Dementia occurs disproportionately in the elderly, those with cardiovascular disease, traumatic brain injury and liver disease. Common fellow travelers of dementia are: depression, anxiety and psychosis. In the hands of an activated society, managing the abundant  dementia  diagnoses could be a back door to improving the home support for others with mental illness.

Those of any age or cause for decompensated mental health, share legal concerns regarding competency and bioethical assessment of capacity. Competency is an assumed legal construct  until proven absent. Capacity is innate. It allows individuals to establish and maintain a functional system of reasoning, protecting their own personhood. It is loss of capacity which results in judges declaring people ‘incompetent’ to manage their affairs. Incompetency is legally decided between matters of person and those of estate or finance. Fiscal conservators manage financial matters, writing checks, paying bills.  A guardian of person is assigned in circumstances where a person not voluntarily taking medications, or relinquishing weapons, may pose danger. All conservators are appointed by the court and serve as agents of that court. Being a danger to oneself or others is the sine qua non of incompetency.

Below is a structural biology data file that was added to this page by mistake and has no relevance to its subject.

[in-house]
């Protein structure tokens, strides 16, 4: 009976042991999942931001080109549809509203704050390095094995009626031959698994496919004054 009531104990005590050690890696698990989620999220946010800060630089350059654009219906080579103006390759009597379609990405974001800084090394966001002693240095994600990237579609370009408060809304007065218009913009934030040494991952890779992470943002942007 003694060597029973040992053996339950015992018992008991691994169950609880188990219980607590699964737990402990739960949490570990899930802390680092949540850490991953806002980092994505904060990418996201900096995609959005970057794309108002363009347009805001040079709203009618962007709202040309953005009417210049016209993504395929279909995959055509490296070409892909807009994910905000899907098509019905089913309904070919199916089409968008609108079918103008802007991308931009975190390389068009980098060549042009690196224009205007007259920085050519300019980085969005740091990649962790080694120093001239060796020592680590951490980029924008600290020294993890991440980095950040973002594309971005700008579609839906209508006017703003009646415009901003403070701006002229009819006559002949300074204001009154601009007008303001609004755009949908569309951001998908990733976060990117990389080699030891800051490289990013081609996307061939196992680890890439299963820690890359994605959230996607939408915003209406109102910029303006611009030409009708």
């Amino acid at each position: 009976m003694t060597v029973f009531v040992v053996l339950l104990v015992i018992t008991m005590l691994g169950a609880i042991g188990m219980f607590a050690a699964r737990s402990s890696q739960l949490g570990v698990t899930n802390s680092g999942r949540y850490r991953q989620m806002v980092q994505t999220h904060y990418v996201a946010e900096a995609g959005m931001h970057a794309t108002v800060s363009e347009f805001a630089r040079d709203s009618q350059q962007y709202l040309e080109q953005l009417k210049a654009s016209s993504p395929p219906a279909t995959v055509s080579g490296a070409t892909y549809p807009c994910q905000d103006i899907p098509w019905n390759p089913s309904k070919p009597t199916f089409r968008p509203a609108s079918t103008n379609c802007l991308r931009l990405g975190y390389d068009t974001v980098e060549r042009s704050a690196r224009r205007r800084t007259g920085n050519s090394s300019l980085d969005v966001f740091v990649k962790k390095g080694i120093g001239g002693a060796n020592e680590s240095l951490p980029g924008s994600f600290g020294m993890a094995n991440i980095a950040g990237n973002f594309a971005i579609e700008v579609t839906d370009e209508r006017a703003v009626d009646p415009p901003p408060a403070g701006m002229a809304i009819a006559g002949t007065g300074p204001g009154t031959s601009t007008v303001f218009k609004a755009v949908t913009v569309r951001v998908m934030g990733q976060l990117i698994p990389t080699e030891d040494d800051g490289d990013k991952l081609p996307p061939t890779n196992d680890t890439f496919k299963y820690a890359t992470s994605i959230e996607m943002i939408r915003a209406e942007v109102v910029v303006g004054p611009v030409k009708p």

The chronic pain community teaches us that most intractable suffering, from pain, is either initiated or worsened by adverse emotion.  In the current century science has realized, when the mind is unsettled by anger, sadness or fear, the brain becomes a petri dish for neuro-psychologic and physiologic decompensation. This was beautifully shown in the drug store where Beth was lucent enough to recognize the psychosis another customer was similar to her own mania, which frightened her. It frightened her so much that she could not rationally respond by getting and taking her psychotropic medicines. The concept of emotional stress resulting in imbalanced health has recently been distilled, for children, in the animated film Inside Out. 

Gloria’s relationship with her psychiatrist has them both walking a clinical tight rope throughout the film. Her ability to maintain guardianship, not only of herself but her daughter is dependent on a consistent internal system of reasoning. True to reality, Gloria’s mental compensation is maintained through the love she shares with her daughter, but also by the essential use of appropriate psychotropic medications. Often with humor, A Light Beneath Their Feet captures the sense of wonder, and fear, for those sharing a life straddling the border of sanity. 


Photo Director Valerie Weiss PhD,  Actor Jena Malone, writer September Williams, MD
After Give Us A Break!  Mind The Gap panel Mill Valley Film Festival 2015


Photo: Director Valerie Weiss PhD,  with Stacey L. Smith, PhD Director Media, Diversity and Social Change Initiative, USC Annenberg School for Communication and Journalism lunch after Mind The Gap panel Give Us A Break!




Watch 

A Light Between Their Feet (2015) directed by Valerie Weiss, USA PhD productions (90 min)

Inside Out (2015)directed by Pete Docter,Ronnie del Carmen USA Walt Disney Studios (94 Min) 

Read


National Alliance on Mental Illness https://www.nami.org/Learn-More/Mental-Health-By-the-Numbers